In the past couple of years, many claims were made by investors who bought structured products which had collateralised debt obligations (CDOs) embedded in them.
Recently, it was reported that Goldman Sachs was being charged by the US Securities and Exchange Commission (SEC) with fraud in some of their CDO deals. In addition, some other banks might also be investigated.
In view of the developments in the US, someone wrote in to the Straits Times forum to ask whether MAS would be doing its own investigations into the troubled CDOs that were sold here.
The reply from MAS mentioned that MAS would take regulatory action where there is a breach but leaves it open whether it would be doing any investigations.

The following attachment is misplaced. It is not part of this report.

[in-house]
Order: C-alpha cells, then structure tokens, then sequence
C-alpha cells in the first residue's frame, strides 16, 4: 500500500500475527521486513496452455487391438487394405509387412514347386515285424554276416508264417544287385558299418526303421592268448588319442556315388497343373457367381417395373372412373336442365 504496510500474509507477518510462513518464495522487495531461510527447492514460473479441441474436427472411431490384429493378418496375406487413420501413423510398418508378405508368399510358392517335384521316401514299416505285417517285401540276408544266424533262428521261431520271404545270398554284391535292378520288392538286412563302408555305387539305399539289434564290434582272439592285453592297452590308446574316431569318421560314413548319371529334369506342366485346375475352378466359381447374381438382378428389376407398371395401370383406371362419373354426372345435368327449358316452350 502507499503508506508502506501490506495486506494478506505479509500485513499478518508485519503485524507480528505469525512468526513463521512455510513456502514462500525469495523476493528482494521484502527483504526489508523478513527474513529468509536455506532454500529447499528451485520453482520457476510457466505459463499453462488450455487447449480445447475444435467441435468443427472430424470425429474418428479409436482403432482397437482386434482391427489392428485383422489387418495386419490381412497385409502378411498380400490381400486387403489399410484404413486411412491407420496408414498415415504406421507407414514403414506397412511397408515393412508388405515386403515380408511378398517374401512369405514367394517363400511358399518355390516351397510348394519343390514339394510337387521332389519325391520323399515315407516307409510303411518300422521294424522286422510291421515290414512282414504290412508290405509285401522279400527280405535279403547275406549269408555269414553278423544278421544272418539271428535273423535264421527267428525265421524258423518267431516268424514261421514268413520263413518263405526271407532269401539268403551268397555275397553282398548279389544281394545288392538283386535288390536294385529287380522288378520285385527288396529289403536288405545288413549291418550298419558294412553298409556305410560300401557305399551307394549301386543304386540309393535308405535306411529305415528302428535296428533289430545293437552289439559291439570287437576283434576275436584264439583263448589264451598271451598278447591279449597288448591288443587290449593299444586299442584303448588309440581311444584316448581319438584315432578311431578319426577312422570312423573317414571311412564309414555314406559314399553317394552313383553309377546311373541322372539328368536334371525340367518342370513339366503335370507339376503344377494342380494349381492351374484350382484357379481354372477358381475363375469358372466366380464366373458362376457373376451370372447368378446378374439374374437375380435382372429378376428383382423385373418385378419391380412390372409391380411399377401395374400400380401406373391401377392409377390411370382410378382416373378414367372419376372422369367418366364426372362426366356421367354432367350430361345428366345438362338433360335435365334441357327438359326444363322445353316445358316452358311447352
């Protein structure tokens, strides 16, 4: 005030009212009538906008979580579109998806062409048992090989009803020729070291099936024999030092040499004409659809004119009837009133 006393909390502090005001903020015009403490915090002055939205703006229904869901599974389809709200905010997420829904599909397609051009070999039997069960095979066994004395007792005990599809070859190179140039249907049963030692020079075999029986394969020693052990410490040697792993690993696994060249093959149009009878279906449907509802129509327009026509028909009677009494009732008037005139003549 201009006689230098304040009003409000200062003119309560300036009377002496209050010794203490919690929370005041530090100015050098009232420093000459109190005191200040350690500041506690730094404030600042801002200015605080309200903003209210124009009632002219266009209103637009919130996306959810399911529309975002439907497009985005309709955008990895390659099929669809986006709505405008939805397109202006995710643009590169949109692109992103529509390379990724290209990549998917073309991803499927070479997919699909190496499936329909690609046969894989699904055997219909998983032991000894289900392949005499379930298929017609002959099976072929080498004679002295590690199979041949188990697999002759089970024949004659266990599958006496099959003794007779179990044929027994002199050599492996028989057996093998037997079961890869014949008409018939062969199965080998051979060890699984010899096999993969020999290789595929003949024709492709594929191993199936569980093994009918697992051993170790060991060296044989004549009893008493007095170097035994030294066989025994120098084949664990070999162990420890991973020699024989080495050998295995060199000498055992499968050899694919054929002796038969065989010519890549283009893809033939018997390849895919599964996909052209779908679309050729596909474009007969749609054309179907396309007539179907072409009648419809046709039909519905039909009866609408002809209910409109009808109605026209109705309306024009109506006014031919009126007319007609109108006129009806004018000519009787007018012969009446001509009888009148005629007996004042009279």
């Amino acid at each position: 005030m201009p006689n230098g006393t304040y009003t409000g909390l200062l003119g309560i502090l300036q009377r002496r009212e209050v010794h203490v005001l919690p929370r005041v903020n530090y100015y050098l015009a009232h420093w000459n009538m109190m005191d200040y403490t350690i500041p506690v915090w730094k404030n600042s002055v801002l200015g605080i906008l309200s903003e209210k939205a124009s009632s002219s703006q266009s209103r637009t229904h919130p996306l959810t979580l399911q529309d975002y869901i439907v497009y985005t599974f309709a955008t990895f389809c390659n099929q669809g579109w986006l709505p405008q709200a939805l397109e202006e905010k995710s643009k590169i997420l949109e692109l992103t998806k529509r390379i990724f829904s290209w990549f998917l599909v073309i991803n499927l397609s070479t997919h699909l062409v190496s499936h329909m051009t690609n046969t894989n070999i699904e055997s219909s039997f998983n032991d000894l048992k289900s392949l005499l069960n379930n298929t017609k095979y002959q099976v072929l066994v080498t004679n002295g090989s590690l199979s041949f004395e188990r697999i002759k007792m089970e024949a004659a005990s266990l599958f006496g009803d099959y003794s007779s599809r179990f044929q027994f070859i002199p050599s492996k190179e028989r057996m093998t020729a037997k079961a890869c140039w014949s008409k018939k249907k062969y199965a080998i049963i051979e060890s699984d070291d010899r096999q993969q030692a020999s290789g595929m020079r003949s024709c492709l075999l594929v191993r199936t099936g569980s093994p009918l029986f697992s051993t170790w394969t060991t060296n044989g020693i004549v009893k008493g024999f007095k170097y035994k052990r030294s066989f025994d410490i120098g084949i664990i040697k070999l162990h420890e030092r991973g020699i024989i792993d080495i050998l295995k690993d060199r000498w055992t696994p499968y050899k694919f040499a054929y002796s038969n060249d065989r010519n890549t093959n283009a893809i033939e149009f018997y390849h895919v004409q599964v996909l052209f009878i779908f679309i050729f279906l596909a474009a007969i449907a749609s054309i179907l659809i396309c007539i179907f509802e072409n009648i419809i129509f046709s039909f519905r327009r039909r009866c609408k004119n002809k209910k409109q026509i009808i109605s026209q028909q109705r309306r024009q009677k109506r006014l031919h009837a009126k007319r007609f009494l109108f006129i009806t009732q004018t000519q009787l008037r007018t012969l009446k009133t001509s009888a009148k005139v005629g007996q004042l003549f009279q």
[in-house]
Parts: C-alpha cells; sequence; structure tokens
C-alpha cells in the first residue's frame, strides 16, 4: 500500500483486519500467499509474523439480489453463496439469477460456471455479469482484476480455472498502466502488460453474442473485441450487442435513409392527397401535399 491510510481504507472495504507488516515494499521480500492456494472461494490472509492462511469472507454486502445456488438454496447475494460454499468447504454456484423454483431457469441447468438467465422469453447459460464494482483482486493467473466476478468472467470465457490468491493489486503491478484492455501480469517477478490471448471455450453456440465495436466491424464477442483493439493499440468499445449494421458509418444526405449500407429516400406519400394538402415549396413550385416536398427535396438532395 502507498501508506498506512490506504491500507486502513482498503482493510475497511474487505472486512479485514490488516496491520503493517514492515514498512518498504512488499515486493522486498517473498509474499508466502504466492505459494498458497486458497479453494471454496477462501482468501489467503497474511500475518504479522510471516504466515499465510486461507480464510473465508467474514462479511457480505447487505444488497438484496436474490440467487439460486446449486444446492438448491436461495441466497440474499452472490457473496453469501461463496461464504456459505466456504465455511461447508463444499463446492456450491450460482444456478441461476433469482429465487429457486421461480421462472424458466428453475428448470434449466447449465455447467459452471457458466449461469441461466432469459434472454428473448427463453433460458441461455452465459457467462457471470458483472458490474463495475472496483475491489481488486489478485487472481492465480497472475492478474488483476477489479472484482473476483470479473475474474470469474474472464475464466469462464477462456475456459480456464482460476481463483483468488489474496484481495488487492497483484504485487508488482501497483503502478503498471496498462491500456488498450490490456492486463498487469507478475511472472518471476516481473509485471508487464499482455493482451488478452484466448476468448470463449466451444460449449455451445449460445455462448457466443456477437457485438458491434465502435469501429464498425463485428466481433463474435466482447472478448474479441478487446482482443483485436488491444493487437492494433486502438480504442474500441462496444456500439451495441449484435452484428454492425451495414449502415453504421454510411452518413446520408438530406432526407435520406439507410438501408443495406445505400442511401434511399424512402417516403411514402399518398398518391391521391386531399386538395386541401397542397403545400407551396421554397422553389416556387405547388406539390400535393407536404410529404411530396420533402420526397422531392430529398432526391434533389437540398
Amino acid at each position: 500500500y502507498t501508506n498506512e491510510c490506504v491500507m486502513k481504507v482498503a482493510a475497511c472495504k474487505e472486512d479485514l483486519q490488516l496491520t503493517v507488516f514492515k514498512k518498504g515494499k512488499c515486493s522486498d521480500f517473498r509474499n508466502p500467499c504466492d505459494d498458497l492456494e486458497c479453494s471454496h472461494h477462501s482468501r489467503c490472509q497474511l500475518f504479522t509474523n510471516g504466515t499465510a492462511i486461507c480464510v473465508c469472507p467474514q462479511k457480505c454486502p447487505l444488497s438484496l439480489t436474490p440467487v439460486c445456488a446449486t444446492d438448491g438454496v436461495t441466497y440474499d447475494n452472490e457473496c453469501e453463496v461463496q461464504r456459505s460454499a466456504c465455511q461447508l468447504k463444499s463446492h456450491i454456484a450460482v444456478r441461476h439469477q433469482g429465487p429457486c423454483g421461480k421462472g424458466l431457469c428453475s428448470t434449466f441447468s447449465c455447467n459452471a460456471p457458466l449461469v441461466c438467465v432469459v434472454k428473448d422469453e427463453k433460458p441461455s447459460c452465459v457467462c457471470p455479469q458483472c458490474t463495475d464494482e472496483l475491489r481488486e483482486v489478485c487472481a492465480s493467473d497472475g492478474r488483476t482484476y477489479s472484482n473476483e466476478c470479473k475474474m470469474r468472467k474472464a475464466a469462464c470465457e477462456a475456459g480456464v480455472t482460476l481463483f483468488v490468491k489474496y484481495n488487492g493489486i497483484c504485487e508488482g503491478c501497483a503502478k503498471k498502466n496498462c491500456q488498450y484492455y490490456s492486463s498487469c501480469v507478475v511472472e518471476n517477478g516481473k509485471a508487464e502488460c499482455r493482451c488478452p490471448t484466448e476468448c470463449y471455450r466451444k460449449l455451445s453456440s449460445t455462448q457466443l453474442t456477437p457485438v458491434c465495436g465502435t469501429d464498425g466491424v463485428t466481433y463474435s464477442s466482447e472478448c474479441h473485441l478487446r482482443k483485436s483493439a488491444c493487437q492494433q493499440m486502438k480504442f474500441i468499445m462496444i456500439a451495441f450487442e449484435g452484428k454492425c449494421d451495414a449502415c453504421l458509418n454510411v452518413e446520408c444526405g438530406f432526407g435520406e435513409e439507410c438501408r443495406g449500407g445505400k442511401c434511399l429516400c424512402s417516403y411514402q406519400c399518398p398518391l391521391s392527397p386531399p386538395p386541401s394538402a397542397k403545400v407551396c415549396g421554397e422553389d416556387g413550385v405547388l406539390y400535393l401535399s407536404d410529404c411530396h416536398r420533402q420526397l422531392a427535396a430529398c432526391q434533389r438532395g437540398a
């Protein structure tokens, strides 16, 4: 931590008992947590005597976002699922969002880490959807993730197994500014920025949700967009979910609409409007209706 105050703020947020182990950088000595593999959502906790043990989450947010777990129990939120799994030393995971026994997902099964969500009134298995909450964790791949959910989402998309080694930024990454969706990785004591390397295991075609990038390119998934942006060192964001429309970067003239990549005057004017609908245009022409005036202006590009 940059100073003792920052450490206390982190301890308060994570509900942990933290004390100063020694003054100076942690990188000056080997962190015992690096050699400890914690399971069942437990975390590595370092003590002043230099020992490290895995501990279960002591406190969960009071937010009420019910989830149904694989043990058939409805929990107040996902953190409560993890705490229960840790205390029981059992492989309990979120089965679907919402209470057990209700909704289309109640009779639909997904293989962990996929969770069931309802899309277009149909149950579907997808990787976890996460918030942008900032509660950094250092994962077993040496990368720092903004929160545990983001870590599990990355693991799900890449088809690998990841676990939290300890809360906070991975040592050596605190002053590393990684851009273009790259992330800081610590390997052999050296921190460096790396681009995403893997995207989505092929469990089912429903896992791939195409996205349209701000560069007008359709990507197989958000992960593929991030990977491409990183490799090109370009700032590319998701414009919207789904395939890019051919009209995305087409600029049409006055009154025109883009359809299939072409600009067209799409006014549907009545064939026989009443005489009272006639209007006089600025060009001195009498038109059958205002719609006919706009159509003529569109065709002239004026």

I refer to “Should MAS act?” (ST Forum, 24 April 2010).
Entities offering securities to the public in Singapore are required to comply with the Securities and Futures Act which, among other things, requires proper disclosure of the features and risks of the product. Where there is a breach of regulation or law, MAS will take appropriate regulatory action. MAS also monitors developments in various jurisdictions. However, not all developments in other jurisdictions will be equally applicable in Singapore.
Monetary Authority of Singapore